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App development process (how do we differ?)

04-09-2011, 07:10 PM
Joined: Jul 2009
Location: Victoria BC
Posts: 1,170
App development process (how do we differ?)

Here is what we do at iLifeTouch.

Usually I think up the idea,

The team discusses the idea Y/N

Find a suitable name (getting harder everyday)

Do we have an existing better idea that needs to be published before the new idea? Y/N

Our bloodhound ( youngest team member) digs for any relevant information, existing code and competitive apps etc. He is really good at this. If we pass this stage we.....

...go straight to polished graphics ( very odd but this has been great for us)

We pretend the app is already built when we look at the finished app graphics.

We discuss changes to the graphics usually based on simplifying the build and how the elements work together. At this stage we hope to be done playing around with new add-ons.

Fix graphics as discussed.

Then we code the app to fit the graphics. This saves us a tonne of time.

Test and improve.

Test and improve again.

Then submit.

We always update our apps just after they go live. ( Usually we missed something or we screwed up somehow)

We usually juggle 3 apps simultaneously in varying stages of development.

This is how we develop apps. (Team of 4)

04-09-2011, 08:29 PM
Joined: Jun 2009
Location: Hollywood, CA
Posts: 1,869
my approach is rather different, but it's situation-based. I work with different people, on different projects - anyway here's my preferred method.

- lie in my bed thinking "hmm okay what raw idea sounds interesting? what has been interesting before (in gaming) that's been quiet/neglected for decades?" and then "how can such a mechanic be redesigned to take advantage of the unique interface available?" I think it is of chief importance to start fromhere, rather than shoehorn controls/gameplay in afterward. I hate virtual buttons.

- do research. what is already in existence on the app store that approaches my new idea? "if you have a good idea, chances are someone else has thought of it 1st.." Find the similar apps ad see what works/what sucks about them, and how mine can differentiate. Sometimes the gulf between the two ideas is quite large, but there's still territory to mine in there.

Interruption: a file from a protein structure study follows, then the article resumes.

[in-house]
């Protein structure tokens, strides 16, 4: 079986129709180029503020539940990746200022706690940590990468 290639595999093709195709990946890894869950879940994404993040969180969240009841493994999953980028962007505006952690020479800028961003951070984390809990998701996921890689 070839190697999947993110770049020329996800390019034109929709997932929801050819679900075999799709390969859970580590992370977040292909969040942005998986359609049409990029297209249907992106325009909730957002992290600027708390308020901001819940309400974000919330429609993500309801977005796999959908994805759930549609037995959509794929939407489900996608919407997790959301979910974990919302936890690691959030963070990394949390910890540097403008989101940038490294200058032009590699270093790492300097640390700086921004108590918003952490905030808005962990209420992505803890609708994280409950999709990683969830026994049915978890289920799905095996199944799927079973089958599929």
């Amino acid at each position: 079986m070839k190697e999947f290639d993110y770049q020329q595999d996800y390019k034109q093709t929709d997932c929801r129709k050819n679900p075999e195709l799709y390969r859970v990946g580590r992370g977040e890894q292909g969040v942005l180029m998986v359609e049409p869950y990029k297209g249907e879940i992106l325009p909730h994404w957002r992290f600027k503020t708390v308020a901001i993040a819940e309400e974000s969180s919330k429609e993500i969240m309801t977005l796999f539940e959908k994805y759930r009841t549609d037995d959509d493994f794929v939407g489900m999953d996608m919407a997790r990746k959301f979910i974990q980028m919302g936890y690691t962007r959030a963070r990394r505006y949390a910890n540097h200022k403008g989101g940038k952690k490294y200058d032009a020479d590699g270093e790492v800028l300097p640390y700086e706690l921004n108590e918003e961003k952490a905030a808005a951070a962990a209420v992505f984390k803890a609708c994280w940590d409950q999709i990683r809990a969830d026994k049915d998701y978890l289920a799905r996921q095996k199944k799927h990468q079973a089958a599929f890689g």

- research part II - start nabbing screen grabs/websites pertinent to the new idea. building up reference is key. Moreover, in general - what should this new app look like? what else will it be compared to visually? So many apps get stopped at the door based on their looks. it's good to keep a sharp eye on what "the standards" are

- time to go to Photoshop. Based on what's in my head, I'll stat mocking up what the basic screen will look like. crude graphics, maybe sprite rips from other games just to hold the space/get an idea of size and placement, HUD, and most importantly a very rough overview of how exactly the interface and control will work.

- now it's time to open a .txt file and jot down some notes. This is a nice companion to the mockup screen(s). Basically explaining the rough idea, what the game is about, what kind of (very general) scope it could have, how to control will work, some notes on reference as mentioned above. A very rough outline, short and sweet (maybe a page's worth of info) but enough to sell the gist of the app idea.

- and now, time to really get serious - the first draft of a design doc. This is a natural outgrowth of the original notes, and is essentially the beginning of a living bible for the entire project. This follows a fairly strict format (explaining everything from app overview, all features, modes, art and sound styles, detailed gameplay, and so forth). Even for a small app this could run for a few pages. It's essentially a fleshing-out of the earlier notes, put into detailed composition that any Tom Dick or Harry could pick up and build a full-fledged game out of, if they so desired. This must be impressive and complete in scope, if still missing serious revisions (at 1st) and with some general expectations put into budget and management. I'll likely spend an hour or two writing and refining a 1st draft,get it nice and clean and legible with some screens attached, and then send it out to a programmer for consideration.

- following this, if it is deemed worthwhile to go forward, the programmer and I will hash out some revisions of the DD and once we are both satisfied, I'll create some simple placeholder assets and he'll get moving implementing a proof-of-concept, which (depending on the complexity of the project) should not take very long - likely just a couple of days at most.

- once we have a working prototype in our hands, if it is something that translates well enough from concept to execution, we can go from there to stat putting together a rational schedule for how to go about executing things - probably have a very long meeting or two breaking down all the necessary tasks, how long they would take, rate different elements based on risk vs reward, and so forth. Production will begin in earnest as the raw gameplay is refined and "made fun" while a complete first round of gameplay assets are generated so we can quickly have a working, demonstrable version of the project. A rough interface will exist in rudimentary fashion for awhile as we work on the guts of the game; as that all gets refined, we'll concentrate on the shell. Meanwhile, I'll be working with a SFX persion to help out for the audio design of the game, giving them as much reference as I can for what things should sound like. Early rounds of testing will begin to see how people react to the game (I like to approach strangers in the bar and see how they respond to the WIP). This is one of the quickest and easiest ways to know if you are on the right path, or if you are putting together something that isn't very compelling, too frustrating, or just unintuitive.